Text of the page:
After four months on simulated Mars, HI-SEAS team is as strong as ever
Real astronauts would be jealous: re-entry was just that easy. For the crew members of the Hawai'i Space Exploration Analog and Simulation (HI-SEAS) mission, returning to Earth after four months on simulated Mars was as simple as opening a faux airlock door.
Blinking and smiling in the harsh sunlight, the researchers stepped across the threshold and into the welcoming arms of their ground support crew and other observers gathered early on Friday morning. These were the first people outside of their own small group that the researchers have touched or seen since they entered their remote space habitat on the slopes of Mauna Loa on March 28.
"This crew has proven to be a strong team throughout the duration of the study," said Kim Binsted, associate professor at the University of Hawai'i at Mānoa and principal investigator for the HI-SEAS research effort. "By monitoring their inter-personal interactions, especially during times of stress, we're learning more about the social and emotional factors that determine astronaut crew cohesion. This is a big gap for NASA right now."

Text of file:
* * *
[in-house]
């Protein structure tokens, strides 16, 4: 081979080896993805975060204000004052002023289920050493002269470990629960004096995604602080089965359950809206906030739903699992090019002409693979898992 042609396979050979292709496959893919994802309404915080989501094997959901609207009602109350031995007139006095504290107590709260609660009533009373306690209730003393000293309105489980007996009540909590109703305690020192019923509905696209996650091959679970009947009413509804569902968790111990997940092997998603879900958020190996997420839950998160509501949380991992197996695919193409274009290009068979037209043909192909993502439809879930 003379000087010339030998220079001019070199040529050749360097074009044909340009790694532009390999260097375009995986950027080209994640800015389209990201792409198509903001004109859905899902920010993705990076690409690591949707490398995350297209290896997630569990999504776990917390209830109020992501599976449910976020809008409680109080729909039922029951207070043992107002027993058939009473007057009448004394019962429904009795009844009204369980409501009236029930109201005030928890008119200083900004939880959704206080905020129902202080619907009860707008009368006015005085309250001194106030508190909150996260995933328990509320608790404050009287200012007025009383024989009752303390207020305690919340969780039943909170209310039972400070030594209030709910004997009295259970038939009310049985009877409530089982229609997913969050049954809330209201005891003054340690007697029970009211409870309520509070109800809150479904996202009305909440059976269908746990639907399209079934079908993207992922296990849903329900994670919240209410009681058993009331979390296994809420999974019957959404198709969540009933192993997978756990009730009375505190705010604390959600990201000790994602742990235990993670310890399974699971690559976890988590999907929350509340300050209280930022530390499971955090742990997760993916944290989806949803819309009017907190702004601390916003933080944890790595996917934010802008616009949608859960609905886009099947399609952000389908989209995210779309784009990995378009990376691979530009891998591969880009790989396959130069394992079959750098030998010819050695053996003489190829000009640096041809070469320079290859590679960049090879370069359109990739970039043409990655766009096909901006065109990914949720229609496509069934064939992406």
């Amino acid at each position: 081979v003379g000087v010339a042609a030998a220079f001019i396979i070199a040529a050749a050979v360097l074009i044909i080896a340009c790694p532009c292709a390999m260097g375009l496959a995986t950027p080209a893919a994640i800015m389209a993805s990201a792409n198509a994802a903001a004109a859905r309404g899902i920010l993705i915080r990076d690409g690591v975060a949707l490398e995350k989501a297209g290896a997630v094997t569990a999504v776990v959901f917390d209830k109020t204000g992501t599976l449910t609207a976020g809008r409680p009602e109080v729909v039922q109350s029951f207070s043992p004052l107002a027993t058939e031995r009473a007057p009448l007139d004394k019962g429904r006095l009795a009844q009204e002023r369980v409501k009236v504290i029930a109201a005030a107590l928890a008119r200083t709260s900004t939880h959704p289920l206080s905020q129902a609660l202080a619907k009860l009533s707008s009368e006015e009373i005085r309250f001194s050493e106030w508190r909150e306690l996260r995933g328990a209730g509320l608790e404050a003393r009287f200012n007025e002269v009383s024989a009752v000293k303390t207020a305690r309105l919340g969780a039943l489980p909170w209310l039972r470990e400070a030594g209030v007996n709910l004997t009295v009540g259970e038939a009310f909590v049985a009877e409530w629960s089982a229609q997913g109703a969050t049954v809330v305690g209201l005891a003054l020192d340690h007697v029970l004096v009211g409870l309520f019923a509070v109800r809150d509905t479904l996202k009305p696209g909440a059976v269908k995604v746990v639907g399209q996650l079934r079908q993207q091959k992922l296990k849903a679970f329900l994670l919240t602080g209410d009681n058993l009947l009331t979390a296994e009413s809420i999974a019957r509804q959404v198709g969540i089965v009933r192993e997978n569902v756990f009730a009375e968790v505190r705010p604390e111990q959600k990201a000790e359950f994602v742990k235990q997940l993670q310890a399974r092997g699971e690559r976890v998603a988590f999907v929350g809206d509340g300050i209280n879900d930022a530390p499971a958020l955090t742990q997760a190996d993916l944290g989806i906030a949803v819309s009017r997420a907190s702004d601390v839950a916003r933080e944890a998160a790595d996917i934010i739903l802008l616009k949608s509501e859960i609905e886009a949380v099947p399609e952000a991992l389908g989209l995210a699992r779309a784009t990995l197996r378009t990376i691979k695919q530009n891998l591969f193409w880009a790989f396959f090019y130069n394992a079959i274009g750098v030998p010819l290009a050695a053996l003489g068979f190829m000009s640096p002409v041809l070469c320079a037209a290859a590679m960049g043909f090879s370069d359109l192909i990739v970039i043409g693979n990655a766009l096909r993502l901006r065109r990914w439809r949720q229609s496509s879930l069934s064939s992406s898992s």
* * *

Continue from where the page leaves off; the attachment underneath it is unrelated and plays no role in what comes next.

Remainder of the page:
Under the HI-SEAS study, Binsted and her collaborators have used video cameras, electronic surveys, crew reports and other sources to keep a watchful eye on the crew inside the habitat.
"Being isolated from the world is tough to deal with, even when you've got company," Binsted said. "HI-SEAS will help us to understand how teams of astronauts will perform under the isolation conditions required for long-duration space travel—such as the kind of trips it would take for humans to get to Mars."
It takes an unmanned spacecraft between 150 to 300 days to travel between Earth and the red planet. Scientists estimate that a manned journey to Mars will take around three years, round trip.
In addition to the crew cohesion study, each of the researchers brought his or her own research project to complete while on simulated Mars. These projects focused on growing plants for human consumption in space, a trash-to-energy conversion study, and the utility of 3D printed surgical tools, among other topics.
The current mission is the first – and shortest – of three new space analog missions focused on human performance factors currently planned for the HI-SEAS habitat site on Mauna Loa, Hawaiʻi. Crew members have not yet been announced for the eight-month mission scheduled to kick off this October. A year-long mission will begin in 2015.